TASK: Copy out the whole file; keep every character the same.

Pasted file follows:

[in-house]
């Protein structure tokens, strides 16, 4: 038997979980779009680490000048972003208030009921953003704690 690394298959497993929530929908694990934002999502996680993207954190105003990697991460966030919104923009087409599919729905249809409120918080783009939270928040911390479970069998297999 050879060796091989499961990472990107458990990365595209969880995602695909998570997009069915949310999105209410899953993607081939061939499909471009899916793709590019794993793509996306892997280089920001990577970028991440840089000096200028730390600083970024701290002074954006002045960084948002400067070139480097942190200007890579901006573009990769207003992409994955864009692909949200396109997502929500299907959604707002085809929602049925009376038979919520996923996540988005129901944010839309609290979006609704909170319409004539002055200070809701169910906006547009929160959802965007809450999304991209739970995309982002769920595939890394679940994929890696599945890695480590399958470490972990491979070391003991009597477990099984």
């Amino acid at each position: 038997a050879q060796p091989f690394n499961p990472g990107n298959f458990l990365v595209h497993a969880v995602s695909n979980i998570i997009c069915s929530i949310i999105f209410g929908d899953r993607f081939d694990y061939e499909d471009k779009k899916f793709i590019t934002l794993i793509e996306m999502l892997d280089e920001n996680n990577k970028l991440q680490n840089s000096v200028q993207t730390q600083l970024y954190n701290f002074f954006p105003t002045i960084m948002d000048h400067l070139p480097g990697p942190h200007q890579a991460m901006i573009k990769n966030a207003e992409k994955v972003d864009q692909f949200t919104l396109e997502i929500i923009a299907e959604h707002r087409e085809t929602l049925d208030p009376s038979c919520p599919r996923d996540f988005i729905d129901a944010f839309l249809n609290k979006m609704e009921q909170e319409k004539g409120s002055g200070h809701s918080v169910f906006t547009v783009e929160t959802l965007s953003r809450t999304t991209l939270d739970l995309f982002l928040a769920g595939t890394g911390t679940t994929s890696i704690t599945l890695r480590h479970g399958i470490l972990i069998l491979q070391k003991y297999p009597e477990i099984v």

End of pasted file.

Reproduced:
[in-house]
């Protein structure tokens, strides 16, 4: 038997979980779009680490000048972003208030009921953003704690 690394298959497993929530929908694990934002999502996680993207954190105003990697991460966030919104923009087409599919729905249809409120918080783009939270928040911390479970069998297999 050879060796091989499961990472990107458990990365595209969880995602695909998570997009069915949310999105209410899953993607081939061939499909471009899916793709590019794993793509996306892997280089920001990577970028991440840089000096200028730390600083970024701290002074954006002045960084948002400067070139480097942190200007890579901006573009990769207003992409994955864009692909949200396109997502929500299907959604707002085809929602049925009376038979919520996923996540988005129901944010839309609290979006609704909170319409004539002055200070809701169910906006547009929160959802965007809450999304991209739970995309982002769920595939890394679940994929890696599945890695480590399958470490972990491979070391003991009597477990099984």
């Amino acid at each position: 038997a050879q060796p091989f690394n499961p990472g990107n298959f458990l990365v595209h497993a969880v995602s695909n979980i998570i997009c069915s929530i949310i999105f209410g929908d899953r993607f081939d694990y061939e499909d471009k779009k899916f793709i590019t934002l794993i793509e996306m999502l892997d280089e920001n996680n990577k970028l991440q680490n840089s000096v200028q993207t730390q600083l970024y954190n701290f002074f954006p105003t002045i960084m948002d000048h400067l070139p480097g990697p942190h200007q890579a991460m901006i573009k990769n966030a207003e992409k994955v972003d864009q692909f949200t919104l396109e997502i929500i923009a299907e959604h707002r087409e085809t929602l049925d208030p009376s038979c919520p599919r996923d996540f988005i729905d129901a944010f839309l249809n609290k979006m609704e009921q909170e319409k004539g409120s002055g200070h809701s918080v169910f906006t547009v783009e929160t959802l965007s953003r809450t999304t991209l939270d739970l995309f982002l928040a769920g595939t890394g911390t679940t994929s890696i704690t599945l890695r480590h479970g399958i470490l972990i069998l491979q070391k003991y297999p009597e477990i099984v």